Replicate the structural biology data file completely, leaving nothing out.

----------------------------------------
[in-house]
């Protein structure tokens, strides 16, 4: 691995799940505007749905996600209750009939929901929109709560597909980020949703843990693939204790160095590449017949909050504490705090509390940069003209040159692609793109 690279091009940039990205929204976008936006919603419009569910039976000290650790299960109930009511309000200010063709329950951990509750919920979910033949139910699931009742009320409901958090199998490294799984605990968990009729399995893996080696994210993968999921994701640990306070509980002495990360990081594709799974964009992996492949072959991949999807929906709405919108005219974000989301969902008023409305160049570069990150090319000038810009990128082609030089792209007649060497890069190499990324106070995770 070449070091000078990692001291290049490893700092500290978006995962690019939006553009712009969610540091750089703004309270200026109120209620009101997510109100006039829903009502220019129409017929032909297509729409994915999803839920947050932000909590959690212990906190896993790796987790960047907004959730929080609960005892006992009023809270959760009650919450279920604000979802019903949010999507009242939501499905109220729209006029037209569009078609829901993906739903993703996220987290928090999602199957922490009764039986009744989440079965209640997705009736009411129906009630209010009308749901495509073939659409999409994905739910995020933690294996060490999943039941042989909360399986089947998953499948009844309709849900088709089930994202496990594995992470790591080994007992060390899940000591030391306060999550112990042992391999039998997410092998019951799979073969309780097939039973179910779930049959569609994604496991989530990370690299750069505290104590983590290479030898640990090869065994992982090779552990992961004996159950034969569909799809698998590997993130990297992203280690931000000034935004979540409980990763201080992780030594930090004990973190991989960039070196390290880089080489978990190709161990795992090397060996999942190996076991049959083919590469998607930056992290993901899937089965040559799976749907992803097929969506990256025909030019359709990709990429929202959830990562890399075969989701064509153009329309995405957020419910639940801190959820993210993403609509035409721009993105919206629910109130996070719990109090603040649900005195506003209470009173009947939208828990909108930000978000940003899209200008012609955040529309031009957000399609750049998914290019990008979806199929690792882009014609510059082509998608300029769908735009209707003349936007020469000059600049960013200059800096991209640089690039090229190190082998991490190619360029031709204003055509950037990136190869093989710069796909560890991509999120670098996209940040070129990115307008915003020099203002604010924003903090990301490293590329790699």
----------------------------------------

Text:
[in-house]
């Protein structure tokens, strides 16, 4: 691995799940505007749905996600209750009939929901929109709560597909980020949703843990693939204790160095590449017949909050504490705090509390940069003209040159692609793109 690279091009940039990205929204976008936006919603419009569910039976000290650790299960109930009511309000200010063709329950951990509750919920979910033949139910699931009742009320409901958090199998490294799984605990968990009729399995893996080696994210993968999921994701640990306070509980002495990360990081594709799974964009992996492949072959991949999807929906709405919108005219974000989301969902008023409305160049570069990150090319000038810009990128082609030089792209007649060497890069190499990324106070995770 070449070091000078990692001291290049490893700092500290978006995962690019939006553009712009969610540091750089703004309270200026109120209620009101997510109100006039829903009502220019129409017929032909297509729409994915999803839920947050932000909590959690212990906190896993790796987790960047907004959730929080609960005892006992009023809270959760009650919450279920604000979802019903949010999507009242939501499905109220729209006029037209569009078609829901993906739903993703996220987290928090999602199957922490009764039986009744989440079965209640997705009736009411129906009630209010009308749901495509073939659409999409994905739910995020933690294996060490999943039941042989909360399986089947998953499948009844309709849900088709089930994202496990594995992470790591080994007992060390899940000591030391306060999550112990042992391999039998997410092998019951799979073969309780097939039973179910779930049959569609994604496991989530990370690299750069505290104590983590290479030898640990090869065994992982090779552990992961004996159950034969569909799809698998590997993130990297992203280690931000000034935004979540409980990763201080992780030594930090004990973190991989960039070196390290880089080489978990190709161990795992090397060996999942190996076991049959083919590469998607930056992290993901899937089965040559799976749907992803097929969506990256025909030019359709990709990429929202959830990562890399075969989701064509153009329309995405957020419910639940801190959820993210993403609509035409721009993105919206629910109130996070719990109090603040649900005195506003209470009173009947939208828990909108930000978000940003899209200008012609955040529309031009957000399609750049998914290019990008979806199929690792882009014609510059082509998608300029769908735009209707003349936007020469000059600049960013200059800096991209640089690039090229190190082998991490190619360029031709204003055509950037990136190869093989710069796909560890991509999120670098996209940040070129990115307008915003020099203002604010924003903090990301490293590329790699």